CN applied to the Canadian Transport Commission to discontinue the Super Continental in 1971, but the commission declined the application, forcing CN to continue service despite falling revenue.[11][12] With losses increasing to $55.9 million in 1975, CN again submitted an application to discontinue the service in 1976 and was again denied by the commission.[13]

Via Rail takeover and first cancellation[edit]

On April 1, 1978, a new federal Crown corporation called Via Rail Canada formally assumed responsibility for the passenger services of CN. Via Rail also assumed responsibility for CP Rail's passenger services on October 29, 1978, giving it two transcontinental routes: the Canadian and the Super Continental. Via Rail reconfigured these routes, making the Canadian a Toronto–Vancouver train and the Super Continental a Montreal–Vancouver train.[14] Sleeping cars were exchanged in Winnipeg between the two trains.[14] The Canadian became the company's premier transcontinental train and the Super Continental was relegated to secondary status. Nevertheless, a confluence of astute marketing, high gasoline prices, and rampant inflation actually led to an increase in ridership during the early 1980s. However, the 1981 federal budget of Prime Minister Pierre Trudeau's Liberal government led to fully 20% of Via's route miles being eliminated. The Super Continental was among the trains immediately cut. Its last service arrived in Vancouver on November 16, 1981.[15]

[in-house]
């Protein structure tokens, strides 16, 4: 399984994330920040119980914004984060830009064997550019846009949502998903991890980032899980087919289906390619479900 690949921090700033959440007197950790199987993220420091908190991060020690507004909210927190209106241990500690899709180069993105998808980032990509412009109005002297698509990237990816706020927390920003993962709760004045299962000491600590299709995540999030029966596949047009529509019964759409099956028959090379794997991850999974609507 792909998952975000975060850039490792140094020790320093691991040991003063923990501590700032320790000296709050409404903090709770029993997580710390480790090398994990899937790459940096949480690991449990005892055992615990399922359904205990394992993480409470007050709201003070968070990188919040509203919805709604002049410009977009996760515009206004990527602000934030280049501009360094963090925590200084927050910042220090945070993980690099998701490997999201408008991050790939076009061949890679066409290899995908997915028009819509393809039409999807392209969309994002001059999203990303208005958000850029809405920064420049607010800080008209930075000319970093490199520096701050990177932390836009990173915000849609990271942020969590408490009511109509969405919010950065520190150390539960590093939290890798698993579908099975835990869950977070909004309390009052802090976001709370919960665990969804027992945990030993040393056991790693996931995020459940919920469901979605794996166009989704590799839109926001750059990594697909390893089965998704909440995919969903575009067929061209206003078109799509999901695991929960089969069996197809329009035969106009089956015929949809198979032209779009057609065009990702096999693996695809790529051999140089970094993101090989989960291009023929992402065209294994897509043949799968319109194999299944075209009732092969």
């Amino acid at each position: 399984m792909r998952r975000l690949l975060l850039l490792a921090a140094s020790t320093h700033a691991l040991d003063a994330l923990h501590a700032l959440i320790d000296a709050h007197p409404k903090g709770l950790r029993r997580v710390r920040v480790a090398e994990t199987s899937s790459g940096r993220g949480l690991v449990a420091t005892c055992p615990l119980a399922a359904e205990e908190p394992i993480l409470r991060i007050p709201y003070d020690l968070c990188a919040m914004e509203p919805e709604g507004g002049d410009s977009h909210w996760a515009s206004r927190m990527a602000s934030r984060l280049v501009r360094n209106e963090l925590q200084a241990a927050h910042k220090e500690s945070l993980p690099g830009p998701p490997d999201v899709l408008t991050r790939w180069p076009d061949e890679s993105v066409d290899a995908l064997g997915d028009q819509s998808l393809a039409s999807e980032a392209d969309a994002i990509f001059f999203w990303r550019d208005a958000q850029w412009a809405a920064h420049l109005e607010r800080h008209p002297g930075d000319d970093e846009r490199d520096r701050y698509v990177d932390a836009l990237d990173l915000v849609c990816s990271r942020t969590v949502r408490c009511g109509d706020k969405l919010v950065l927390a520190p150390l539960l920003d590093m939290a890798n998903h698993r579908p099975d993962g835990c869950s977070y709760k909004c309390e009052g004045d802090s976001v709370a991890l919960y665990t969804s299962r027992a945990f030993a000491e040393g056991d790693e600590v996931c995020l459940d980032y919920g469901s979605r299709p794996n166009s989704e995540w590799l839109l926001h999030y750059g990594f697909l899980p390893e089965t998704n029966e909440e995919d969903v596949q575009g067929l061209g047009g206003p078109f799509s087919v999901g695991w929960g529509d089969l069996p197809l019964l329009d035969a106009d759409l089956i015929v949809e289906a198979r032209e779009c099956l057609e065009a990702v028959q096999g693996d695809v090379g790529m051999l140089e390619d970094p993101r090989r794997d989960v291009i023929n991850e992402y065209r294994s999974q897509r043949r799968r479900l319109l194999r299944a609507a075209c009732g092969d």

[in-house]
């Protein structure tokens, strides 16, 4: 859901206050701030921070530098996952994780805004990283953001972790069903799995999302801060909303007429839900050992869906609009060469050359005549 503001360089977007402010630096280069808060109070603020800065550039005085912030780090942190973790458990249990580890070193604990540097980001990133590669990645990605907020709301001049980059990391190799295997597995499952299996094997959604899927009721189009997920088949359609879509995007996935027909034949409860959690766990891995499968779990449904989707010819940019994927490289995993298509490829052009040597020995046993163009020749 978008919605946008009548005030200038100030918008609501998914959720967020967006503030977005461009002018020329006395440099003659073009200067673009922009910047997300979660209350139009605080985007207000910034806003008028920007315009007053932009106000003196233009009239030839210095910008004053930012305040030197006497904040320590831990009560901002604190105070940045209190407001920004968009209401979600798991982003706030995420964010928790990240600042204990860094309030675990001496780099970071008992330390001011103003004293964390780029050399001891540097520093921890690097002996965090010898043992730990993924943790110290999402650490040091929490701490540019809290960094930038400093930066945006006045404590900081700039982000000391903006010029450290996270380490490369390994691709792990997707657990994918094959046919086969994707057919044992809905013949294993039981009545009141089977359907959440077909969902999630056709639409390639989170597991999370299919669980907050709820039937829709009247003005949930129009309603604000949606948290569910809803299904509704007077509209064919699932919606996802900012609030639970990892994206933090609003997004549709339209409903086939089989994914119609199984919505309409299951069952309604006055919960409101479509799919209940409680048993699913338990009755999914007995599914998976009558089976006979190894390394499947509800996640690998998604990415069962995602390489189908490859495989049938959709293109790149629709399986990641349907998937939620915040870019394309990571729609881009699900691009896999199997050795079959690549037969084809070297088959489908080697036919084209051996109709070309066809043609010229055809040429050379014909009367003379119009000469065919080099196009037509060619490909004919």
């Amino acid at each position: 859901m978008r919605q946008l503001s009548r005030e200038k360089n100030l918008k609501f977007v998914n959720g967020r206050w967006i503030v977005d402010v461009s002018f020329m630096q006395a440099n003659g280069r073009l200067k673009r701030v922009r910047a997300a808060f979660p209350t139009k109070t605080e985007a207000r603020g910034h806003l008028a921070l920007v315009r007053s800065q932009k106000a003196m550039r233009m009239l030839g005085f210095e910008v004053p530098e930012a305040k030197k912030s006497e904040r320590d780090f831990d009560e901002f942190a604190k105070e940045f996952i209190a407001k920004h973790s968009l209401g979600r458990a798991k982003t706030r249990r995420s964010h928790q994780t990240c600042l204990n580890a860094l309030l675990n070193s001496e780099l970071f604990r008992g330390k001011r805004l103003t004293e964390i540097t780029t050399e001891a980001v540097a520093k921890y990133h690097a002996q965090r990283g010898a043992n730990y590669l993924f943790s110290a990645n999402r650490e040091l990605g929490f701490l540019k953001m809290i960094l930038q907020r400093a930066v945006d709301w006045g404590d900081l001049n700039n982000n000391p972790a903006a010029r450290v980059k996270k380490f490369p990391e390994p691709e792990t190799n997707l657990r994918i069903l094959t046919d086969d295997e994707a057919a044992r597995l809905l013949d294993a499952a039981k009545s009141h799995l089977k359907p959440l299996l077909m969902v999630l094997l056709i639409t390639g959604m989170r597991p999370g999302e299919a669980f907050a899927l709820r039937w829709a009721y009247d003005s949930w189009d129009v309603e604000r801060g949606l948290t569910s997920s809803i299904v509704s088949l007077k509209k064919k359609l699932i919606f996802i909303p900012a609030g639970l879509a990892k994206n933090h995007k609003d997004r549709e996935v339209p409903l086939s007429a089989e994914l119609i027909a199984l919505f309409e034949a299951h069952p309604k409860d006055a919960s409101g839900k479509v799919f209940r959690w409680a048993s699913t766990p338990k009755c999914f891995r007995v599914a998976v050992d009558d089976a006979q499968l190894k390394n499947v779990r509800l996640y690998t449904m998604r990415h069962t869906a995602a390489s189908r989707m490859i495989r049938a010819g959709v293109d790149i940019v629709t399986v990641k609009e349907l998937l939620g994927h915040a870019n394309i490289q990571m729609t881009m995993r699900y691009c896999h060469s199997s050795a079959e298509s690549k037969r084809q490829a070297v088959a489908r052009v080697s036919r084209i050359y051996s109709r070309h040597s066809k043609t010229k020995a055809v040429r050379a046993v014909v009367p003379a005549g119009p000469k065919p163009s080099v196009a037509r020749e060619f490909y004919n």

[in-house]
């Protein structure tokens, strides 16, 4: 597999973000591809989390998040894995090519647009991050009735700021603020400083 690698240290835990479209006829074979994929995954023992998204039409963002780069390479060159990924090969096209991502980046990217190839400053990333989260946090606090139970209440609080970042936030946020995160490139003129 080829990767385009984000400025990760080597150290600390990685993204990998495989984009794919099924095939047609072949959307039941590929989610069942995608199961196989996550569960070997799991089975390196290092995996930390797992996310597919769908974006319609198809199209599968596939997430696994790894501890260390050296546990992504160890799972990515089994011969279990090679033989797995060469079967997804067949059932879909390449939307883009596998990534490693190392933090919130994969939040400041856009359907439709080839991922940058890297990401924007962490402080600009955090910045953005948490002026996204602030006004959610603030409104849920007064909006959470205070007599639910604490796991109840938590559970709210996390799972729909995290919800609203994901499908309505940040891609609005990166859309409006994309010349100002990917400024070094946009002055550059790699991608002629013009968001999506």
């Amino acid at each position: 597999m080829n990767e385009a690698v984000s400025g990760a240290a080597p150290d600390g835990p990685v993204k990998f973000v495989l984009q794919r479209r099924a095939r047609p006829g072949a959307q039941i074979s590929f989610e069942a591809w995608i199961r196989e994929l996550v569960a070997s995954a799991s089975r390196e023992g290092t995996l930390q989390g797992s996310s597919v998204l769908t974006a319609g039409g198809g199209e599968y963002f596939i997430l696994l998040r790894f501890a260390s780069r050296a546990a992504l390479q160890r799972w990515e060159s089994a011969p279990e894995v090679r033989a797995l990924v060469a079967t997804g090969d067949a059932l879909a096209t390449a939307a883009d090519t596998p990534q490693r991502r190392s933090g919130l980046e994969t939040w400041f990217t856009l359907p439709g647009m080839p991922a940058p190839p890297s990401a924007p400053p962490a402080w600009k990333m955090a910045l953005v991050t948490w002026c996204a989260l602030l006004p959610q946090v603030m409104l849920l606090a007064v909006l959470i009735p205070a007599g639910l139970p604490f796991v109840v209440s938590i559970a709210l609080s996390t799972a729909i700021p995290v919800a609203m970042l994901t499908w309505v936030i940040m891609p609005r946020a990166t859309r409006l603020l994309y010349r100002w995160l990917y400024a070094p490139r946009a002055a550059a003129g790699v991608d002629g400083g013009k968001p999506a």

Such reductions in passenger service proved to be politically unpopular,[16][17] and following the election of the Progressive Conservative government of Brian Mulroney in 1984, service was restored on June 1, 1985, but on a truncated route from Vancouver to Winnipeg via Edmonton that no longer lived up to the 'Continental' name.[18] The Toronto/Montreal to Sudbury segment was eliminated, and the Capreol–Winnipeg segment was reduced to a triweekly nameless remote services train. During this period, Via Rail was also able to re-equip the Super Continental with modern GMD F40PH locomotives. On February 8, 1986, human error resulted in Via's eastbound Super Continental colliding with a CN freight train at Dalehurst, Alberta, near Hinton, killing 23 people.

The End[edit]